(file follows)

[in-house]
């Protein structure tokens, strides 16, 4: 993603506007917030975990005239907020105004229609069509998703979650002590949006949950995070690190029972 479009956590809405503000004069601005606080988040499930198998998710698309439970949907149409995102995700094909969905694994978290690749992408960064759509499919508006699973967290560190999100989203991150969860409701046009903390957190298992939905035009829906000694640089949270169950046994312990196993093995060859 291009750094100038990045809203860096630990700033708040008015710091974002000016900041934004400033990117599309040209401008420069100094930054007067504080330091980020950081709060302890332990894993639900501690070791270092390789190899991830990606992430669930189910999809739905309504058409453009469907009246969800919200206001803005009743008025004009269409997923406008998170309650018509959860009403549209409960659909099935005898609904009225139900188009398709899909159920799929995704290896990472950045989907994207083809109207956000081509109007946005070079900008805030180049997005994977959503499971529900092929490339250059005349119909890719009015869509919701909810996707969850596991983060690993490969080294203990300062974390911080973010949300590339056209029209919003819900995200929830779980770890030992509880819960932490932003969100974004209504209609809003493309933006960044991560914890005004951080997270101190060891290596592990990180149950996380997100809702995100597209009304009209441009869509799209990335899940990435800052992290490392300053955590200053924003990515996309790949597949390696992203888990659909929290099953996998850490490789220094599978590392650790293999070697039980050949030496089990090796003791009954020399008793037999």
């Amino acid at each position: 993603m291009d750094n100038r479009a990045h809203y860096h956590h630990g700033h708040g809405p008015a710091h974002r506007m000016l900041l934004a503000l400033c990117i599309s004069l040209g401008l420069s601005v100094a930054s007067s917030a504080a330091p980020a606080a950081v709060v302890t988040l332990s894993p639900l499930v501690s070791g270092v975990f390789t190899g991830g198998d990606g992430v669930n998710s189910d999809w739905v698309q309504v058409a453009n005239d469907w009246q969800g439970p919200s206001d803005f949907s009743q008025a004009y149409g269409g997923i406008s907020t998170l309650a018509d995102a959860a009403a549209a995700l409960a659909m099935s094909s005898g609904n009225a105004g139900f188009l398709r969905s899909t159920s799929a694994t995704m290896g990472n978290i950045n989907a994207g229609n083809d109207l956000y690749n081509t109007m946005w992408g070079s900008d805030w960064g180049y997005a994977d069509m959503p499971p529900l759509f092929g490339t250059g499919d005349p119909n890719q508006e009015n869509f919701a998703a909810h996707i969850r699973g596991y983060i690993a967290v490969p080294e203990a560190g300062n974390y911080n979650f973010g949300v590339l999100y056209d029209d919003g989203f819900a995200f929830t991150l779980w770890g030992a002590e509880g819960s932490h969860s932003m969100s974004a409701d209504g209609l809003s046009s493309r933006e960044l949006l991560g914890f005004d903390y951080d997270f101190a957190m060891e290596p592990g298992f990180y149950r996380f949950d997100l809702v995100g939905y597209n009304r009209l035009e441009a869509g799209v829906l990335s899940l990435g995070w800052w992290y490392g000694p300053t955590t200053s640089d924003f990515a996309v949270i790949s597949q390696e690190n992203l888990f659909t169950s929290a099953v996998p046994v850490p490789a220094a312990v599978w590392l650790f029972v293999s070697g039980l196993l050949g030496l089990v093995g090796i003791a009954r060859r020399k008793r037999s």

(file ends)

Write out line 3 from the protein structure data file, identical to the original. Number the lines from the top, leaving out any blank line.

């Amino acid at each position: 993603m291009d750094n100038r479009a990045h809203y860096h956590h630990g700033h708040g809405p008015a710091h974002r506007m000016l900041l934004a503000l400033c990117i599309s004069l040209g401008l420069s601005v100094a930054s007067s917030a504080a330091p980020a606080a950081v709060v302890t988040l332990s894993p639900l499930v501690s070791g270092v975990f390789t190899g991830g198998d990606g992430v669930n998710s189910d999809w739905v698309q309504v058409a453009n005239d469907w009246q969800g439970p919200s206001d803005f949907s009743q008025a004009y149409g269409g997923i406008s907020t998170l309650a018509d995102a959860a009403a549209a995700l409960a659909m099935s094909s005898g609904n009225a105004g139900f188009l398709r969905s899909t159920s799929a694994t995704m290896g990472n978290i950045n989907a994207g229609n083809d109207l956000y690749n081509t109007m946005w992408g070079s900008d805030w960064g180049y997005a994977d069509m959503p499971p529900l759509f092929g490339t250059g499919d005349p119909n890719q508006e009015n869509f919701a998703a909810h996707i969850r699973g596991y983060i690993a967290v490969p080294e203990a560190g300062n974390y911080n979650f973010g949300v590339l999100y056209d029209d919003g989203f819900a995200f929830t991150l779980w770890g030992a002590e509880g819960s932490h969860s932003m969100s974004a409701d209504g209609l809003s046009s493309r933006e960044l949006l991560g914890f005004d903390y951080d997270f101190a957190m060891e290596p592990g298992f990180y149950r996380f949950d997100l809702v995100g939905y597209n009304r009209l035009e441009a869509g799209v829906l990335s899940l990435g995070w800052w992290y490392g000694p300053t955590t200053s640089d924003f990515a996309v949270i790949s597949q390696e690190n992203l888990f659909t169950s929290a099953v996998p046994v850490p490789a220094a312990v599978w590392l650790f029972v293999s070697g039980l196993l050949g030496l089990v093995g090796i003791a009954r060859r020399k008793r037999s």